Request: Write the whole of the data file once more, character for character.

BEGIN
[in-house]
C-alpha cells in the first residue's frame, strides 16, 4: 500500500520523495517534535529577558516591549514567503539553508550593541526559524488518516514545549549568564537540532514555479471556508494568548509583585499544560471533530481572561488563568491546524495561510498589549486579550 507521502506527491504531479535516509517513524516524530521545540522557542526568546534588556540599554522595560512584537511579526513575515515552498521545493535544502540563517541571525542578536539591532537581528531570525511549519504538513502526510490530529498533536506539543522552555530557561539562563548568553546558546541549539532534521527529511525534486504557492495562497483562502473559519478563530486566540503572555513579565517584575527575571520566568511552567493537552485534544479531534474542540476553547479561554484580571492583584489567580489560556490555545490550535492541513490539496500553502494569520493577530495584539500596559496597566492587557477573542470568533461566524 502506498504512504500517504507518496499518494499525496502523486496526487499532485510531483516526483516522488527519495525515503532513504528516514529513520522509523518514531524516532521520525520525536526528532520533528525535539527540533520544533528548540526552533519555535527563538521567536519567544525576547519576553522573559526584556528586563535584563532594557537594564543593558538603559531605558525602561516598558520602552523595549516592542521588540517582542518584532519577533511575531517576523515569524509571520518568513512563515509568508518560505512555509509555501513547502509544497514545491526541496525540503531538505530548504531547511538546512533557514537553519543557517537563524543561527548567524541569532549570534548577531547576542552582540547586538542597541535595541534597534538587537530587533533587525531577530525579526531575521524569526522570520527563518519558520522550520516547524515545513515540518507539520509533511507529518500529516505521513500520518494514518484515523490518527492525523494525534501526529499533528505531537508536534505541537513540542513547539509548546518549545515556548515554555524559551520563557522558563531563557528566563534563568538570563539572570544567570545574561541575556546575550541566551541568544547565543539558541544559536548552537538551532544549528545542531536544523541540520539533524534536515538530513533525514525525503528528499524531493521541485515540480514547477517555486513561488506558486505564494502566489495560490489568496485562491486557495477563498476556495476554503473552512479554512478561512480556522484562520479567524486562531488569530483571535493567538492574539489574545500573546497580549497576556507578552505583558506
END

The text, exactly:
[in-house]
C-alpha cells in the first residue's frame, strides 16, 4: 500500500520523495517534535529577558516591549514567503539553508550593541526559524488518516514545549549568564537540532514555479471556508494568548509583585499544560471533530481572561488563568491546524495561510498589549486579550 507521502506527491504531479535516509517513524516524530521545540522557542526568546534588556540599554522595560512584537511579526513575515515552498521545493535544502540563517541571525542578536539591532537581528531570525511549519504538513502526510490530529498533536506539543522552555530557561539562563548568553546558546541549539532534521527529511525534486504557492495562497483562502473559519478563530486566540503572555513579565517584575527575571520566568511552567493537552485534544479531534474542540476553547479561554484580571492583584489567580489560556490555545490550535492541513490539496500553502494569520493577530495584539500596559496597566492587557477573542470568533461566524 502506498504512504500517504507518496499518494499525496502523486496526487499532485510531483516526483516522488527519495525515503532513504528516514529513520522509523518514531524516532521520525520525536526528532520533528525535539527540533520544533528548540526552533519555535527563538521567536519567544525576547519576553522573559526584556528586563535584563532594557537594564543593558538603559531605558525602561516598558520602552523595549516592542521588540517582542518584532519577533511575531517576523515569524509571520518568513512563515509568508518560505512555509509555501513547502509544497514545491526541496525540503531538505530548504531547511538546512533557514537553519543557517537563524543561527548567524541569532549570534548577531547576542552582540547586538542597541535595541534597534538587537530587533533587525531577530525579526531575521524569526522570520527563518519558520522550520516547524515545513515540518507539520509533511507529518500529516505521513500520518494514518484515523490518527492525523494525534501526529499533528505531537508536534505541537513540542513547539509548546518549545515556548515554555524559551520563557522558563531563557528566563534563568538570563539572570544567570545574561541575556546575550541566551541568544547565543539558541544559536548552537538551532544549528545542531536544523541540520539533524534536515538530513533525514525525503528528499524531493521541485515540480514547477517555486513561488506558486505564494502566489495560490489568496485562491486557495477563498476556495476554503473552512479554512478561512480556522484562520479567524486562531488569530483571535493567538492574539489574545500573546497580549497576556507578552505583558506